• Additional analytes that may be monitored, determined or detected the analyte monitoring system 110 include, for example, acetyl choline, amylase, amyln, bilirubin, cholesterol, chorionic gonadotropin, creatine kinase (e.g., CK-MB), creatine, DNA, fructosamine, glucose, glutamine, growth hormones, hormones, ketones, lactate, measures for oxidative stress (such as 8-iso PGF2gamma), peroxide, prostate-specific antigen, prothrombin, RNA, thyroid stimulating hormone, and troponin. The concentration of drugs, such as, for example, antibiotics (e.g., gentamicin, vancomycin, and the like), biguanides, digitoxin, digoxin, drugs of abuse, GLP-1, insulin, PPAR agonists, sulfonylureas, theophylline, thiazolidinediones, and warfarin, may also be determined.
  • Moreover, within the scope of the present invention, the transmitter units of the analyte monitoring system 110 may be configured to directly communicate with one or more of the remote terminal 140 or the fluid delivery device 120. Furthermore, within the scope of the present invention, additional devices may be provided for communication in the analyte monitoring system 100 including additional receiver/data processing unit, remote terminals (such as a physician's terminal and/or a bedside terminal in a hospital environment, for example).
  • In addition, within the scope of the present invention, one or more of the analyte monitoring system 110, the fluid delivery device 120 and the remote terminal 140 may be configured to communicate over a wireless data communication link such as, but not limited to RF communication link, Bluetooth communication link, infrared communication link, or any other type of suitable wireless communication connection between two or more electronic devices, which may further be unidirectional or bi-directional communication between the two or more devices. Alternatively, the data communication link may include wired cable connection such as, for example, but not limited to RS232 connection, USB connection, or serial cable connection.
  • The fluid delivery device 120 may include in one embodiment, but not limited to, an external infusion device such as an external insulin infusion pump, an implantable pump, a pen-type insulin injector device, a patch pump, an inhalable infusion device for nasal insulin delivery, or any other type of suitable delivery system. In other embodiment, the fluid delivery device 120 may be configured to deliver other types of therapeutic fluids for treating different physiological conditions such as cancer. In addition, the remote terminal 140 in one embodiment may include for example, a desktop computer terminal, a data communication enabled kiosk, a laptop computer, a handheld computing device such as a personal digital assistant (PDAs), or a data communication enabled mobile telephone.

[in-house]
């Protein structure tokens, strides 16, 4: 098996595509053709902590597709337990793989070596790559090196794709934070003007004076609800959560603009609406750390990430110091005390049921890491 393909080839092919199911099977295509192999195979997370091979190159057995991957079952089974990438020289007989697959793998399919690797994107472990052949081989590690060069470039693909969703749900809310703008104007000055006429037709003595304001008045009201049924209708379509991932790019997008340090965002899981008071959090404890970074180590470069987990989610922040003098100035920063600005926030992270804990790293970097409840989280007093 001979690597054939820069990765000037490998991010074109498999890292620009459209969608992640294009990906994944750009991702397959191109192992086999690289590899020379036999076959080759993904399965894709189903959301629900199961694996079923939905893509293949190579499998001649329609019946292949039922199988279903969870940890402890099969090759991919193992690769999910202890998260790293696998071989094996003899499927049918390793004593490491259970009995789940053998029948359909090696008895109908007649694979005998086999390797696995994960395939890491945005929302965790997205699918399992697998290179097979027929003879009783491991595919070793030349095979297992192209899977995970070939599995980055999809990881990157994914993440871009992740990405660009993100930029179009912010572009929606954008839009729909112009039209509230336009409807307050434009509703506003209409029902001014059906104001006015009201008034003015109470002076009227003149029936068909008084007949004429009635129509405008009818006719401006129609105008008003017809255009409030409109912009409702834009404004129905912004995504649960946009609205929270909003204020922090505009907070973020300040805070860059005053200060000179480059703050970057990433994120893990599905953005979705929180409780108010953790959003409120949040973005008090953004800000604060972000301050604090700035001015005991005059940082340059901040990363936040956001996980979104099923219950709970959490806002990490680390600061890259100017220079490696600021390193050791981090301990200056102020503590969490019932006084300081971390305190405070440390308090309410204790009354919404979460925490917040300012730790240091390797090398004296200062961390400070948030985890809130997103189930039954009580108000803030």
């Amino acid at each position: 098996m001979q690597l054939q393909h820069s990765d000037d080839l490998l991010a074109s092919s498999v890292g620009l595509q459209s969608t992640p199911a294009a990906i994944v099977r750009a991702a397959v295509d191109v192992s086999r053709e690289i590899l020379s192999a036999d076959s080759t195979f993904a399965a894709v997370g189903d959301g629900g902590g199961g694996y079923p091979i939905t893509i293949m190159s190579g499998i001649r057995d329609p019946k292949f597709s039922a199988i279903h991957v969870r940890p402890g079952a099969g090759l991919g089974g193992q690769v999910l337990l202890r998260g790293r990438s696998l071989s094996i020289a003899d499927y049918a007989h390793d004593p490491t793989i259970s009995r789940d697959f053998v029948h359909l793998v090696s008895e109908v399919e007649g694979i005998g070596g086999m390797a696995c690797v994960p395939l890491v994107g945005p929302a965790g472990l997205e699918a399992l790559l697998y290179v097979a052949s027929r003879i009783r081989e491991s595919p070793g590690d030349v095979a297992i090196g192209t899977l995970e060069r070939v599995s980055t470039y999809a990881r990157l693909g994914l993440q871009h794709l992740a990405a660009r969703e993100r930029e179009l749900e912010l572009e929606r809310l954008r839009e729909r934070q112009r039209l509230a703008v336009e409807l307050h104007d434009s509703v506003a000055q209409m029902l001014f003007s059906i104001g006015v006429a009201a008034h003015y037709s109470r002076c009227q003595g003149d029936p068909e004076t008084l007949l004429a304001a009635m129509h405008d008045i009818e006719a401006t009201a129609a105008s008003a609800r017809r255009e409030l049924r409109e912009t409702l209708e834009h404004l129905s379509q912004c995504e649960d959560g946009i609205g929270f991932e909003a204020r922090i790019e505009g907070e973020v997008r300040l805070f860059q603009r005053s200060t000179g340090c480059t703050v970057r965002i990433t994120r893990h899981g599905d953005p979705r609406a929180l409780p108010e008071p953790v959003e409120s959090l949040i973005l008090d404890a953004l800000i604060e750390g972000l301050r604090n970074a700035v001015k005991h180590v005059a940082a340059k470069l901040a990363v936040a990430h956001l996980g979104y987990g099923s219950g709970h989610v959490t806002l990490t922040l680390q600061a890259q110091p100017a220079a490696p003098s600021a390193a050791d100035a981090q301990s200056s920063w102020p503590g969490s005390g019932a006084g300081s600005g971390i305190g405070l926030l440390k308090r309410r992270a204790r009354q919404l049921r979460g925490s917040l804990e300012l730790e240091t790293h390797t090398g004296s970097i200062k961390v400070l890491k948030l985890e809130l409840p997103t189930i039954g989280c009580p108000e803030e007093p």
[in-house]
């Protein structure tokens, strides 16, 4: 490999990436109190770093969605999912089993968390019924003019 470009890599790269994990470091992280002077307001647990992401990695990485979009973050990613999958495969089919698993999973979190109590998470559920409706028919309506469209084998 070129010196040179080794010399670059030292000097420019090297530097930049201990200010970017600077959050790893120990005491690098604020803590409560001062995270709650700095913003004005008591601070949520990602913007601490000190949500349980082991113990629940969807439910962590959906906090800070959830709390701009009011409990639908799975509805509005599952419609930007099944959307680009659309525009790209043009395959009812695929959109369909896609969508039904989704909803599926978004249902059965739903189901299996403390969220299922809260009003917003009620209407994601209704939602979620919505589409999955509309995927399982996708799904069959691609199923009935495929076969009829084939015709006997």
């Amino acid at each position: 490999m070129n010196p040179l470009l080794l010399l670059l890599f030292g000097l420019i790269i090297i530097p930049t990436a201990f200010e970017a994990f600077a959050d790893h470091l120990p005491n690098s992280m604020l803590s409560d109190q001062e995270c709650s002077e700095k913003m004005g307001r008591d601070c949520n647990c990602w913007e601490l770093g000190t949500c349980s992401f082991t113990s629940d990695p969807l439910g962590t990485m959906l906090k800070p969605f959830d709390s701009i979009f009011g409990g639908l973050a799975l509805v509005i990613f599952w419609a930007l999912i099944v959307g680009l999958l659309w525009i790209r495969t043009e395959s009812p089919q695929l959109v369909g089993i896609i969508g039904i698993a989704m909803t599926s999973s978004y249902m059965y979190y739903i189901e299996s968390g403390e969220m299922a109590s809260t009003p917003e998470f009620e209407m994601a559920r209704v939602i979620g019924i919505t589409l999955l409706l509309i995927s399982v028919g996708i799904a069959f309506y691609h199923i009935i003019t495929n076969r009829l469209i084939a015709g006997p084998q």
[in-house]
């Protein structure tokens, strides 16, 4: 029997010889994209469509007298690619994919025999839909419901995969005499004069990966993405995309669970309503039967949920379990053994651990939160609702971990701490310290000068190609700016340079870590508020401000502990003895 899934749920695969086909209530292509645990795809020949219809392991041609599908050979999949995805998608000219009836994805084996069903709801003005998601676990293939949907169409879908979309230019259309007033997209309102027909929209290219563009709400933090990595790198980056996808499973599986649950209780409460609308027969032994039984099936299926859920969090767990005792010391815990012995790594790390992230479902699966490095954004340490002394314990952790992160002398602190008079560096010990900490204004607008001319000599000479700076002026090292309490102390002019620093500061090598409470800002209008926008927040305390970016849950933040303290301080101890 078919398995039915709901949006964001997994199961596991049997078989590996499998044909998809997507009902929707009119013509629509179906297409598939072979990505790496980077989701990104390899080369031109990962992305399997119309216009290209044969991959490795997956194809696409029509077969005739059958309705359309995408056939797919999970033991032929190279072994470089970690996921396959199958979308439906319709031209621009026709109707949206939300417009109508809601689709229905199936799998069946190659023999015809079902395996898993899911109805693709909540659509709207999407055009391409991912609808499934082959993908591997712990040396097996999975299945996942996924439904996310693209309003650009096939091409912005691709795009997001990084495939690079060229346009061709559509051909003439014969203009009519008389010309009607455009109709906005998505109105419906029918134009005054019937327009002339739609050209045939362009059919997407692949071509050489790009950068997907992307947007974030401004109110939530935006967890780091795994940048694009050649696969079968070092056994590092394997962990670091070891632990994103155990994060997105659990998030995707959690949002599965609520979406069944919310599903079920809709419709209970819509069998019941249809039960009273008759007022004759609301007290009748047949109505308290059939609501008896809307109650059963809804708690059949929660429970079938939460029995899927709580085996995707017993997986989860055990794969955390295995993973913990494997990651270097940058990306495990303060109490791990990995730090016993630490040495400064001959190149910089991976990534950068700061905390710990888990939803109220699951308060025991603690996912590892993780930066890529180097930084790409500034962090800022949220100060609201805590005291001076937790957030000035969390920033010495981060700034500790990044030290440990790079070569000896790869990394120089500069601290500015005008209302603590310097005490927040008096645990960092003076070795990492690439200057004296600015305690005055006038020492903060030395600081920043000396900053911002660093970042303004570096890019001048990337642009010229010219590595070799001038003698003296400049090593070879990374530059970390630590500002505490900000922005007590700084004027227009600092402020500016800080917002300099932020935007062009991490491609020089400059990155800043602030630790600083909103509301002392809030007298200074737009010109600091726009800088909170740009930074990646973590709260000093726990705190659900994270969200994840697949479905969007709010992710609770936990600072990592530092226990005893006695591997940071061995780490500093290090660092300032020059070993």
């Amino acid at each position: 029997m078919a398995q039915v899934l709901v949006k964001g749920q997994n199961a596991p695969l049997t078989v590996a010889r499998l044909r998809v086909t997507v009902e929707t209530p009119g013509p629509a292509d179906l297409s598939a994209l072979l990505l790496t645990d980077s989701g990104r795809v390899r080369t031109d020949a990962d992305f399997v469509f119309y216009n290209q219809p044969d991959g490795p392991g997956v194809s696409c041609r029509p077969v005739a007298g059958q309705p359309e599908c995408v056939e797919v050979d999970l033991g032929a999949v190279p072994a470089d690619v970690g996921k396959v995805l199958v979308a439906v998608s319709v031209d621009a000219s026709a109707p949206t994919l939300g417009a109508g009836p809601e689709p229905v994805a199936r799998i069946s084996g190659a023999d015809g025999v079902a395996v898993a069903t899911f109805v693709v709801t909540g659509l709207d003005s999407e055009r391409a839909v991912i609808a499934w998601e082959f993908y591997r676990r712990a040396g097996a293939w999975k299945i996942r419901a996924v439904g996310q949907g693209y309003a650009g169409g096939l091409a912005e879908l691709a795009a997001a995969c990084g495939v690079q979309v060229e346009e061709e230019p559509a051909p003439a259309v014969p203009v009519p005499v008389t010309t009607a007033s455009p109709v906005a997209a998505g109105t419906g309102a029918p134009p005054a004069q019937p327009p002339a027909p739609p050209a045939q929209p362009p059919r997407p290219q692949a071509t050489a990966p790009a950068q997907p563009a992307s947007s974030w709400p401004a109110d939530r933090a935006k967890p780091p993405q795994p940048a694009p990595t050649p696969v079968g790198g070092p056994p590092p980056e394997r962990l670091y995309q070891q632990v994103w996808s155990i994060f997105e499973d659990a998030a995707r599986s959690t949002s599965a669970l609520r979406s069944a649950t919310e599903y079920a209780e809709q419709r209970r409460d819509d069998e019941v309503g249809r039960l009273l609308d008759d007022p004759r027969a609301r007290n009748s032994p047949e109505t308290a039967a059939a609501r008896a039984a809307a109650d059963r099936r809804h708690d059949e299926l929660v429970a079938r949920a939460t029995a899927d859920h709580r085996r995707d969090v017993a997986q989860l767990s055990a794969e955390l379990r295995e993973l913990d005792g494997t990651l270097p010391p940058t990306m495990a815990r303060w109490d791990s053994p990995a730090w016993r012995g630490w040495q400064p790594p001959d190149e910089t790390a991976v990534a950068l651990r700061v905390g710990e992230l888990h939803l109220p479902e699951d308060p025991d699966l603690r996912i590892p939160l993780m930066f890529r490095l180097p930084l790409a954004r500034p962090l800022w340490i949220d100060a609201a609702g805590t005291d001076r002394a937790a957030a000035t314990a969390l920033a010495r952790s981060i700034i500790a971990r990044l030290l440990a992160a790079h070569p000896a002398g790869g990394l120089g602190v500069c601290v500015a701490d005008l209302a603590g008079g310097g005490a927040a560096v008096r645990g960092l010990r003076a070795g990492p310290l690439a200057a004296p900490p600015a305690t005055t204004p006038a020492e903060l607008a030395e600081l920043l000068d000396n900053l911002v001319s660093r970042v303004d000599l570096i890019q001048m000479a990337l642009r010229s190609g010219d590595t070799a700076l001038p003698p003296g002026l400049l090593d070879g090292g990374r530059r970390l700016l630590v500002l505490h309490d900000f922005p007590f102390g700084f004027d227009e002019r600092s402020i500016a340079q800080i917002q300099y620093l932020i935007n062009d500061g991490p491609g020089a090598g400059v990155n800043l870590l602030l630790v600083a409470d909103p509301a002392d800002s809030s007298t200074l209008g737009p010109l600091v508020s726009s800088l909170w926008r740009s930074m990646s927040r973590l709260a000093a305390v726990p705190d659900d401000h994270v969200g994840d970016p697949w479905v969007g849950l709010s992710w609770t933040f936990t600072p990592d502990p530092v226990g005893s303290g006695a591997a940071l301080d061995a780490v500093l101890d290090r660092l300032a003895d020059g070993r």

• Referring back to FIG. 1, in one embodiment, the analyte monitoring system 110 includes a strip port configured to receive a test strip for capillary blood glucose testing. In one aspect, the glucose level measured using the test strip may in addition, be configured to provide periodic calibration of the analyte sensors of the analyte monitoring system 110 to assure and improve the accuracy of the analyte levels detected by the analyte sensors.
  • FIG. 2 is a block diagram of an fluid delivery device of FIG. 1 in one embodiment of the present invention. Referring to FIG. 2, the fluid delivery device 120 in one embodiment includes a processor 210 operatively coupled to a memory unit 240, an input unit 220, a display unit 230, an output unit 260, and a fluid delivery unit 250. In one embodiment, the processor 210 includes a microprocessor that is configured to and capable of controlling the functions of the fluid delivery device 120 by controlling and/or accessing each of the various components of the fluid delivery device 120. In one embodiment, multiple processors may be provided as safety measure and to provide redundancy in case of a single processor failure. Moreover, processing capabilities may be shared between multiple processor units within the fluid delivery device 120 such that pump functions and/or control maybe performed faster and more accurately.